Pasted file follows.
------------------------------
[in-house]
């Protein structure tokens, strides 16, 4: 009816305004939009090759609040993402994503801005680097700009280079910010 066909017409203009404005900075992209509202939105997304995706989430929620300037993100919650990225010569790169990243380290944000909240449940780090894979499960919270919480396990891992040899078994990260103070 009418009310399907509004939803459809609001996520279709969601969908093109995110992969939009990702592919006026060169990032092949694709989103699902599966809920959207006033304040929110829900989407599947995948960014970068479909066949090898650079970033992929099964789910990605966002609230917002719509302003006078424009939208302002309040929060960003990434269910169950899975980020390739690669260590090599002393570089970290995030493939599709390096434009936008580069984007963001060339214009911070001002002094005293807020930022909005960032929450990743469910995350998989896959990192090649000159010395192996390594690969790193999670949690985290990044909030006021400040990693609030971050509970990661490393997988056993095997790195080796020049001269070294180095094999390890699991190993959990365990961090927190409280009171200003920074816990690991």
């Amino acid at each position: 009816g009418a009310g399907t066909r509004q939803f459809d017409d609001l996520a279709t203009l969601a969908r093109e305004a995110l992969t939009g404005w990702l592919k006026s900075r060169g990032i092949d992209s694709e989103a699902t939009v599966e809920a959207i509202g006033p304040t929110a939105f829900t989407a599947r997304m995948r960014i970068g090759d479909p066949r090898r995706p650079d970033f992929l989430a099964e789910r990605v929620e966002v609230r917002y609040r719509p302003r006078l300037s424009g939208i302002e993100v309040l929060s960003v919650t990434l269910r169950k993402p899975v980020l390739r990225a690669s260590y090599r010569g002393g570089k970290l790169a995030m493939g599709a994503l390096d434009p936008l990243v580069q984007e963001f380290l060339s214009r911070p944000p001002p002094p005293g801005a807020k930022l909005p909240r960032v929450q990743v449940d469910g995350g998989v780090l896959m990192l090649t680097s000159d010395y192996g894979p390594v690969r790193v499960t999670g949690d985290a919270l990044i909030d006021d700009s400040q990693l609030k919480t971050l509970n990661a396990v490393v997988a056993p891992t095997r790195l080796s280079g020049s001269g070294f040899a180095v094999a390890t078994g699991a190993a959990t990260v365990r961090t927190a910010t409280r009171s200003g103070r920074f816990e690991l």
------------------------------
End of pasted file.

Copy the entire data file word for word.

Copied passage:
[in-house]
């Protein structure tokens, strides 16, 4: 009816305004939009090759609040993402994503801005680097700009280079910010 066909017409203009404005900075992209509202939105997304995706989430929620300037993100919650990225010569790169990243380290944000909240449940780090894979499960919270919480396990891992040899078994990260103070 009418009310399907509004939803459809609001996520279709969601969908093109995110992969939009990702592919006026060169990032092949694709989103699902599966809920959207006033304040929110829900989407599947995948960014970068479909066949090898650079970033992929099964789910990605966002609230917002719509302003006078424009939208302002309040929060960003990434269910169950899975980020390739690669260590090599002393570089970290995030493939599709390096434009936008580069984007963001060339214009911070001002002094005293807020930022909005960032929450990743469910995350998989896959990192090649000159010395192996390594690969790193999670949690985290990044909030006021400040990693609030971050509970990661490393997988056993095997790195080796020049001269070294180095094999390890699991190993959990365990961090927190409280009171200003920074816990690991």
């Amino acid at each position: 009816g009418a009310g399907t066909r509004q939803f459809d017409d609001l996520a279709t203009l969601a969908r093109e305004a995110l992969t939009g404005w990702l592919k006026s900075r060169g990032i092949d992209s694709e989103a699902t939009v599966e809920a959207i509202g006033p304040t929110a939105f829900t989407a599947r997304m995948r960014i970068g090759d479909p066949r090898r995706p650079d970033f992929l989430a099964e789910r990605v929620e966002v609230r917002y609040r719509p302003r006078l300037s424009g939208i302002e993100v309040l929060s960003v919650t990434l269910r169950k993402p899975v980020l390739r990225a690669s260590y090599r010569g002393g570089k970290l790169a995030m493939g599709a994503l390096d434009p936008l990243v580069q984007e963001f380290l060339s214009r911070p944000p001002p002094p005293g801005a807020k930022l909005p909240r960032v929450q990743v449940d469910g995350g998989v780090l896959m990192l090649t680097s000159d010395y192996g894979p390594v690969r790193v499960t999670g949690d985290a919270l990044i909030d006021d700009s400040q990693l609030k919480t971050l509970n990661a396990v490393v997988a056993p891992t095997r790195l080796s280079g020049s001269g070294f040899a180095v094999a390890t078994g699991a190993a959990t990260v365990r961090t927190a910010t409280r009171s200003g103070r920074f816990e690991l």